Week 4: Show me the cockles!

My favorite part about my placement for this internship thus far has been its erratic nature. I mean this in the best way possible! No two weeks are the same ; my schedule is always changing, and with it my tasks (partially due to splitting my time between 2 mentors). This week held in store some challenging statistics work and a new survey for cockle clams in the South Slough Estuary.

I will spare my readers from going too far into detail on the stats stuff, but basically I have been asked by Scott (the ODFW shellfish biologist and pink shrimp fishery expert) to assess the current rule for how pink shrimp takes are measured by authorities, and to see if we can come up with a better system that requires less work to get the same value. This can be done using a power analysis, which determines the sample size necessary for your experiment. Generally, the greater the sample size the more statistical power. However, we want to avoid huge sample sizes because that requires time and resources. And there lies my chore- to find a happy medium that gets the job done better than the current, arbitrary rule (found here #635-005-0645-  http://arcweb.sos.state.or.us/pages/rules/oars_600/oar_635/635_005.html ) .

For the cockle survey we set off as a crew of three (Joe, Liz [both ODFW employees], and myself), without the guidance of our trusted leader Scott, who was suffering from severe back pain. Though we were all first-timers to this particular survey, we had full confidence in our ability to run a smooth operation. The survey methods are fairly simple- 1. find your waypoint 2. lay down the 1 meter-by- meter quadrat and take note of the kind of substrate it is on 3. rake in one direction and pull out any cockle clams you unearth, then record that number 4. rake in the opposite direction and do the same. The reason for raking twice is to get a detection rate differential between the first and second swipe. It is almost always an 80% detection rate on the first swipe.

Raking for cockles


Minus one navigational hiccup, day 1 of the survey went without a hitch. I got to practice more of my GPS skills as I led the team from waypoint to waypoint (which I had generated on our maps using a GIS program- nbd), and soon we had completed nearly all of our 60-point goal. We would have gotten all of them too, if it hadn’t been for those meddling tides! We brought our bag-o-clams back to the lab to be weighed and measured and entered into the data base with the previous years’ data. This survey has been done for almost a decade and the goal is to compare the densities at two sites- one that is open to commercial cockle fishing (they’re often used for bait), and one that falls within the South Slough National Estuarine Reserve that is only lightly recreationally clammed.

The next few days were the same, with the only differences being that we were rejoined by Scott and that we started at the heavily fished site and then moved up to the less exploited site. The south slough was a beautiful work space, we only had to deal with a few sticky spots on the flats (my waders have never been so clean at the end of the day), and we were surrounded by wildlife. Joe, being the typical birder, has an exceptional eye and ear for birds and their calls and never fails to point one out for me. We saw a couple juvenile bald eagles fly right in front of us, and drove past some fat sunbathing seals in the boat. The beauty combined with some great senses of humor made the work go fast, even if we had a lot more clams to carry. It was a fun time.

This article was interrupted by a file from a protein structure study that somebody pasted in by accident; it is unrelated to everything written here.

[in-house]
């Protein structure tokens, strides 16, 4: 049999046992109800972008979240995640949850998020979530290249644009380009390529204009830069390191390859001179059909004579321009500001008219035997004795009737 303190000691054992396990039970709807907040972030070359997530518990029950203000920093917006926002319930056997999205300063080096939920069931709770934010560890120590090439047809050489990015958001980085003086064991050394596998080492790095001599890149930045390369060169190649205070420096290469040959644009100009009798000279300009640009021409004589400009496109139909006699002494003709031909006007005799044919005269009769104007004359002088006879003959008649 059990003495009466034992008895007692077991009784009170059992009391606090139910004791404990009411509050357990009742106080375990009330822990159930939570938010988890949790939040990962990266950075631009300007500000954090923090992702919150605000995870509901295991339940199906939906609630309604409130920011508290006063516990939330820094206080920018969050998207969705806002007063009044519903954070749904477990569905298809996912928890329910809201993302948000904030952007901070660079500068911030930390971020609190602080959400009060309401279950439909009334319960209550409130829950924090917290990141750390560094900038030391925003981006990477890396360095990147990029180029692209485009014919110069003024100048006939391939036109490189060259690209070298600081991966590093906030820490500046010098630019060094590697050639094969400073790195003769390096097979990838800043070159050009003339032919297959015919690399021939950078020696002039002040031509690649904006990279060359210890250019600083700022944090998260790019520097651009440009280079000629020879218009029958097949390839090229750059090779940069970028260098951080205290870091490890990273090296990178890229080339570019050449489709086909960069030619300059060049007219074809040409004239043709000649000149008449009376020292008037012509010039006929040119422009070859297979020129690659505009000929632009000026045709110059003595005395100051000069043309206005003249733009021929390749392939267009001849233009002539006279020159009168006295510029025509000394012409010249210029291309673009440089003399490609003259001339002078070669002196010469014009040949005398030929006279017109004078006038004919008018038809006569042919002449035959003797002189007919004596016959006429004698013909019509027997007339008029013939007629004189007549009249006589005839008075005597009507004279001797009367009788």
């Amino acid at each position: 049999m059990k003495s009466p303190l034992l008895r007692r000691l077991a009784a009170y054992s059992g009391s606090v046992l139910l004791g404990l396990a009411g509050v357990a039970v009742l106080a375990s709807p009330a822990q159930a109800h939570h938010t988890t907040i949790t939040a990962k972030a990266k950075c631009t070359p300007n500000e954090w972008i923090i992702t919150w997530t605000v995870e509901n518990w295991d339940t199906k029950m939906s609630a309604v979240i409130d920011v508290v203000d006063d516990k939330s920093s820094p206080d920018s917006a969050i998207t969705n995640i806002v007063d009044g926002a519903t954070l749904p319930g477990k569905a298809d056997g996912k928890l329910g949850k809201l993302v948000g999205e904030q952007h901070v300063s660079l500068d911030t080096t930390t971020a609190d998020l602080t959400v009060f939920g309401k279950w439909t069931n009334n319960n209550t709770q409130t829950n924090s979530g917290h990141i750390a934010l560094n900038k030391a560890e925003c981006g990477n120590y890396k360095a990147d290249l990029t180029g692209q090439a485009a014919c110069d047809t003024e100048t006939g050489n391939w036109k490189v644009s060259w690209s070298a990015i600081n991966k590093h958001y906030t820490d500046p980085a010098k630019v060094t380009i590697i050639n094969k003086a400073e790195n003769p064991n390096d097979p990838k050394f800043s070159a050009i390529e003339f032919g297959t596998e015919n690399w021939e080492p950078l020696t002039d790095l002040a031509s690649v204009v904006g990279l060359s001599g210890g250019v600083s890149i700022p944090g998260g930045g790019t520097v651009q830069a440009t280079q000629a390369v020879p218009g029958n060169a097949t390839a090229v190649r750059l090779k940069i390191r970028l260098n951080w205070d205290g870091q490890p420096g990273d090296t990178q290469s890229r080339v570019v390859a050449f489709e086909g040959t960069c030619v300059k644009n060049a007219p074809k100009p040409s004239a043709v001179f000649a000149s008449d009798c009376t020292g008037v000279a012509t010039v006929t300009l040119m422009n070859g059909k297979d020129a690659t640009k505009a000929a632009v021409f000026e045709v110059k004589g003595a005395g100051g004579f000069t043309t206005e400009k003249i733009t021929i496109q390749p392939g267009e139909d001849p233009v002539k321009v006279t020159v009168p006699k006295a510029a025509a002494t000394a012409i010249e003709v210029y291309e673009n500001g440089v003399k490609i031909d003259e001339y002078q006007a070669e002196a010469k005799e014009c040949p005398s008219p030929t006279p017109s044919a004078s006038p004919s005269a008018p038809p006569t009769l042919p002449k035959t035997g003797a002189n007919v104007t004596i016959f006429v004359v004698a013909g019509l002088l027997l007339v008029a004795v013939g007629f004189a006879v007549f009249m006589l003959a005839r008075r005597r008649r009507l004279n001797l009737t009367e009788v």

On a more personal note (since I’ve gotten a few friends and family to read these things), I wanted to share that my time in Oregon has inspired  the chef in me. My meals are still mediocre at best, but I really enjoy cooking for myself, especially after years of being stuck on a meal plan. I’ve found joy in planning my meals ahead and making a fine tuned list for the grocery store (which totally helps with budgeting). I’ve been incorporating so many veggies into classically easy college kid foods- like eggs and pasta- yummy and healthy. I’ve made several calls home to my mom along the way to ask some pretty basic food prep questions, and she’s been very helpful. It’s a process, but you gotta start somewhere. Pictured below is a meal I made a couple nights ago- garlic, onion, zucchini, and broccoli with parmesan and alfredo sauce over whole wheat shells.

Bon appétit



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About Katie Gregory

Originally from Rochester, NY, I finished my B.S. in Marine Science from Stony Brook University in Spring 2017 before heading out to Oregon for the Sea Grant Summer Scholars Program. I am working with Oregon Department of Fish and Wildlife's Shellfish and Estuarine Habitat Assessment of Coastal Oregon (SEACOR) project under mentor Tony D'Andrea, but assisting in several other things with ODFW along the way. I am based in Charleston, Oregon living at Oregon Institute of Marine Biology (OIMB) and am hoping to explore the OR coast as much as possible in my free time!

One thought on “Week 4: Show me the cockles!

  1. Wow, it sounds like you are acquiring a wide range of skills and applied stats experience through this position! Did you happen to run into Julia when you were out on the South Slough? According to her blog post from this week, she would be the one with the big net. Thanks for the food photo inspiration! You’re making me hungry.

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